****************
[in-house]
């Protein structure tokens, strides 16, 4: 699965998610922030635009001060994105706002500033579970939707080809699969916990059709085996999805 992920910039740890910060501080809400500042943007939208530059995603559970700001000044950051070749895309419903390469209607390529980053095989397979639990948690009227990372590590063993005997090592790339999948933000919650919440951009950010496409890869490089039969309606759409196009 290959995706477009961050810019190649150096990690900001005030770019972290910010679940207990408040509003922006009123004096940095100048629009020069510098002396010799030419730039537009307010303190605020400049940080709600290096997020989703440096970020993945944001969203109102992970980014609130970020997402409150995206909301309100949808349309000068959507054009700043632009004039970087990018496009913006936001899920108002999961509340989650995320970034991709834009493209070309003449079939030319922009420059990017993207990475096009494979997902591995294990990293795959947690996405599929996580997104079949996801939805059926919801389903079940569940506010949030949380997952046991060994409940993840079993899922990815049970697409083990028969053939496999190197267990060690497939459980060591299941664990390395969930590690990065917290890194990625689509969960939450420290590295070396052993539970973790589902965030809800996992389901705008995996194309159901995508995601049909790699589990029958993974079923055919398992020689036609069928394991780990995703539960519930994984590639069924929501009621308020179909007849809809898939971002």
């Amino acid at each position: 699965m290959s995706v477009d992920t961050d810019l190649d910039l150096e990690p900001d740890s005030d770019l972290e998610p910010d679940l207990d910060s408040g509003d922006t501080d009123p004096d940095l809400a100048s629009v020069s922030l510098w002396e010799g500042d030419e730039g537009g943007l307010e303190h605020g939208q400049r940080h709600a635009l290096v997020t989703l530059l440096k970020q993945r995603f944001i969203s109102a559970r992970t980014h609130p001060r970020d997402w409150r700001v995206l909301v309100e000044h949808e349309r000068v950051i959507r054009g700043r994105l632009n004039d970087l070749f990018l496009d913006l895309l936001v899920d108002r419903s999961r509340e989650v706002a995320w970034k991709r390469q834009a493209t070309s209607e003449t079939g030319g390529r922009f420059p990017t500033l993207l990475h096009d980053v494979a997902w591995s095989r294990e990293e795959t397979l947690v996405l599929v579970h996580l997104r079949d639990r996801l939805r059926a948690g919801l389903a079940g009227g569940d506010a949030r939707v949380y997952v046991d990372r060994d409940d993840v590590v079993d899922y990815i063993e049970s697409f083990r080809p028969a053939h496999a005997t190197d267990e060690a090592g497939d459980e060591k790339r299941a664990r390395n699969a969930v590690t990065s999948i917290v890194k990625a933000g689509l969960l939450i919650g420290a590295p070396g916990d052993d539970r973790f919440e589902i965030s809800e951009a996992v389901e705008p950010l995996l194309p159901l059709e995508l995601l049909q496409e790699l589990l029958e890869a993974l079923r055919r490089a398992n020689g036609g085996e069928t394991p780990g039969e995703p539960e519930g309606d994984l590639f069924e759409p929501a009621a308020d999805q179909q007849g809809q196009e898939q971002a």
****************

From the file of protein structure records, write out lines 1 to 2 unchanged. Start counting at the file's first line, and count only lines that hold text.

[in-house]
């Protein structure tokens, strides 16, 4: 699965998610922030635009001060994105706002500033579970939707080809699969916990059709085996999805 992920910039740890910060501080809400500042943007939208530059995603559970700001000044950051070749895309419903390469209607390529980053095989397979639990948690009227990372590590063993005997090592790339999948933000919650919440951009950010496409890869490089039969309606759409196009 290959995706477009961050810019190649150096990690900001005030770019972290910010679940207990408040509003922006009123004096940095100048629009020069510098002396010799030419730039537009307010303190605020400049940080709600290096997020989703440096970020993945944001969203109102992970980014609130970020997402409150995206909301309100949808349309000068959507054009700043632009004039970087990018496009913006936001899920108002999961509340989650995320970034991709834009493209070309003449079939030319922009420059990017993207990475096009494979997902591995294990990293795959947690996405599929996580997104079949996801939805059926919801389903079940569940506010949030949380997952046991060994409940993840079993899922990815049970697409083990028969053939496999190197267990060690497939459980060591299941664990390395969930590690990065917290890194990625689509969960939450420290590295070396052993539970973790589902965030809800996992389901705008995996194309159901995508995601049909790699589990029958993974079923055919398992020689036609069928394991780990995703539960519930994984590639069924929501009621308020179909007849809809898939971002």